I grew up in Olean, which is another small city that is probably more then half Italian. You're food culture you have romanticized in your postings does not exist in my town. I find it odd though that you are so serious about your NYC style pizza, because that style of pizza certainly isn't common in all the places I have lived in NY. I have lived in Western NY, Southern Tier, and now in the North Country. Most pizzeria's in the west and southwest have pizza in the style of the Napoli's pizza shown. I had a Napoli's in Olean, and it was my favorite pizzeria. I understand though there are two completely unrelated chains of Napoli's around NY State. The only thin slice joint in Olean was Renna's, and it was quite delicious. Just about everyone loved it but it was really expensive and the owner refused to do a delivery service. Up here in Watertown the only NYC style joint is Cam's pizza, which is halfway decent.

UPDATE: I just reread the thread a little and I see you asking about provolone on your pie. I can tell you that yes, this is quite common in the west, i.e. Buffalo style pizza. Try a blend of 2/3 Mozz, 1/3 Provolone. I used to have a formula that was a pretty good Napoli's style crust, but I have since moved on to NYC style pizza. I believe I was using :
KABF 100%
Water 60%
Yeast .25%
Salt 3%
« Last Edit: September 06, 2012, 09:21:31 AM by atom »

parallei

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Re: New to board, but Cheddar on NY pizza? really?
« Reply #20 on: September 06, 2012, 03:20:27 PM »
In my experience, these guys are the easiest to deal with.  When I picked up my steel plate, they commented on how many they were doing for pizza.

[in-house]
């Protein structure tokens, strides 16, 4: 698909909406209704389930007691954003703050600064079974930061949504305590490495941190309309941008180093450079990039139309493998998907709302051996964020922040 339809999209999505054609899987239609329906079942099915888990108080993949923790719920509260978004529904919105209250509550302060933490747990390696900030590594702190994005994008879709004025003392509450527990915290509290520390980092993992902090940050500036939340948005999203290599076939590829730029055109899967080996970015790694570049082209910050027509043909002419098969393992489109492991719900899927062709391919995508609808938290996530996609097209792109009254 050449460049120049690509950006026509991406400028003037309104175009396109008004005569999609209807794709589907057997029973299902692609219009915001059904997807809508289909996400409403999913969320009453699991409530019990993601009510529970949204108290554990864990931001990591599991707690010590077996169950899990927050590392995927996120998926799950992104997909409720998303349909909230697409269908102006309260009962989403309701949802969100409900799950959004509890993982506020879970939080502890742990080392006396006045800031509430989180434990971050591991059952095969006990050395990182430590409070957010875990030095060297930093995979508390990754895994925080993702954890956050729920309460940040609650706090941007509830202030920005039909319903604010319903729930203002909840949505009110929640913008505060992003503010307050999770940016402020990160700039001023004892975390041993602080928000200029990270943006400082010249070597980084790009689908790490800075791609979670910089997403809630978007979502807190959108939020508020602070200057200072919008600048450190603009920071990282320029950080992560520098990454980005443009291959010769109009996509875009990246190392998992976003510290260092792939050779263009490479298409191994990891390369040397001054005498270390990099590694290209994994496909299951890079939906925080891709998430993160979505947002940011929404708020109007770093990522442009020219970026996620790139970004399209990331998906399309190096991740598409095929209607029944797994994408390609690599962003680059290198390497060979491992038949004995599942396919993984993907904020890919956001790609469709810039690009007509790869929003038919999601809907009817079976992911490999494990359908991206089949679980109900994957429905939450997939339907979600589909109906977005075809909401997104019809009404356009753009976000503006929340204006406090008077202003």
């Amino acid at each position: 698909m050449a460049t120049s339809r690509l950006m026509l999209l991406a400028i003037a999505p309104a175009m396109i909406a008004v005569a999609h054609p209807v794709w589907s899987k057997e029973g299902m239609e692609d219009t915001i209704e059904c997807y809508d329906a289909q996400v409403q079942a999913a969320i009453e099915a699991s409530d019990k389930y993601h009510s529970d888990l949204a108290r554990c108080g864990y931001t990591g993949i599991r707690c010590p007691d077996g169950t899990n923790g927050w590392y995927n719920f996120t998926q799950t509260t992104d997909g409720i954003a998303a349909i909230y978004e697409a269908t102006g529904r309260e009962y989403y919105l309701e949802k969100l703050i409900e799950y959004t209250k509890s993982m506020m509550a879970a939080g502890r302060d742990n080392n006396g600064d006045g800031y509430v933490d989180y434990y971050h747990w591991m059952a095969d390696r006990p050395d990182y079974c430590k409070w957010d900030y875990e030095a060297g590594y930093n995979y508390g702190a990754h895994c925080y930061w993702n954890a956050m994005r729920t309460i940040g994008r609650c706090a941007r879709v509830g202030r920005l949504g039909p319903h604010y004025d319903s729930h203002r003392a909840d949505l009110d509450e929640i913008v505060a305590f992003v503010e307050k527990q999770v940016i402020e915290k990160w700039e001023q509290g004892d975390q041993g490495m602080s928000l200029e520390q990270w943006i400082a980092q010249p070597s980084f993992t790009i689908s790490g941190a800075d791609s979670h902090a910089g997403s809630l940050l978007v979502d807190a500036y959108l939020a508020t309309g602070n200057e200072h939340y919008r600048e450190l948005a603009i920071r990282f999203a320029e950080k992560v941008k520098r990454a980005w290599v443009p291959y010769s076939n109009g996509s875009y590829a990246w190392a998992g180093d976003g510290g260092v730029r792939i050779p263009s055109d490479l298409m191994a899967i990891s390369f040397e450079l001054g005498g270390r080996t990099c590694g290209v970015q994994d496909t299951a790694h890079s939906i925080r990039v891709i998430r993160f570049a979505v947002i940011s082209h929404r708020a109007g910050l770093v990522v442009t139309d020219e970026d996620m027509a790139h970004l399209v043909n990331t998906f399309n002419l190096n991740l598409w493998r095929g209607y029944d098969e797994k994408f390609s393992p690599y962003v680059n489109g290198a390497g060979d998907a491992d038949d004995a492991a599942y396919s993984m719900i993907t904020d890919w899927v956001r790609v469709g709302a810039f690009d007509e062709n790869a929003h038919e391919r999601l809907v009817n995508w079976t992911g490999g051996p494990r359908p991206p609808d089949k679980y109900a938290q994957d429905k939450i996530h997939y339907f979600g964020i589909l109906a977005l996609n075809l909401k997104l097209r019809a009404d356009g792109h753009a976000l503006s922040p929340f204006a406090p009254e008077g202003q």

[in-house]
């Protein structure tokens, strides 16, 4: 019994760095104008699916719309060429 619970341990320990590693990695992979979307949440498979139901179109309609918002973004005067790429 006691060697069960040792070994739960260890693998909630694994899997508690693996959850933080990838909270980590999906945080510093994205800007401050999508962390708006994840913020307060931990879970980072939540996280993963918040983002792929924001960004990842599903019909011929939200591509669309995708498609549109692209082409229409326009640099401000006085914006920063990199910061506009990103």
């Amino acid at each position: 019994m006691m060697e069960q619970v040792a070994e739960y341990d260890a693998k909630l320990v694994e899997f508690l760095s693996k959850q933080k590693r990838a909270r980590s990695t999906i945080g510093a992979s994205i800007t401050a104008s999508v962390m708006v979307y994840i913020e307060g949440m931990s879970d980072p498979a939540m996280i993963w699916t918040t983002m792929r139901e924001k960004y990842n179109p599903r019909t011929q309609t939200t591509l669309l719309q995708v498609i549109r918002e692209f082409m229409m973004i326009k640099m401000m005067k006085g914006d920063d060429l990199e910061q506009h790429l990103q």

Altitude Steel
1824 West Colfax Avenue
Denver, CO 80204
(303) 534-7075
altitudesteel.com‎

You can get KASL (50#) at

The Denver Bread Company
3200 Irving St
Denver, CO 80211
Neighborhoods: Highland, Northwest
(303) 455-7194
http://www.thedenverbreadcompany.com

You can get Grande Mozz (sometimes, call first):

Valente Deli
7250 Meade Street Westminster, CO 80030‎
(303) 429-0590valentesdeli.com

Good (in my opinion) sausage (buy bulk and freeze) can be had at:

Belfiore Genuine Italian Sausage
5820 W 38th Ave
Wheat Ridge, CO 80212
(303) 455-4653

Belfiore also has Margarita Brand Pepperoni.  I like there dry natural casing sticks.  You may not.



« Last Edit: September 06, 2012, 03:57:28 PM by parallei »

Offline ImissNYpizza!

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Re: New to board, but Cheddar on NY pizza? really?
« Reply #21 on: September 07, 2012, 06:14:56 AM »
Thank you so much everyone!  I'll get going on the steel plate and I'm planning on a trip to Valente's tomorrow for the grande cheese.  Getting the proper flour was my main concern so thanks so much for the flour tip. If I have time I'll head there as well.  I'm in the mountains at 8000 plus feet, so I'll definitely check out the high altitude link.It looks like I need to test out my food scale on actual food as opposed to puppy weights. :-[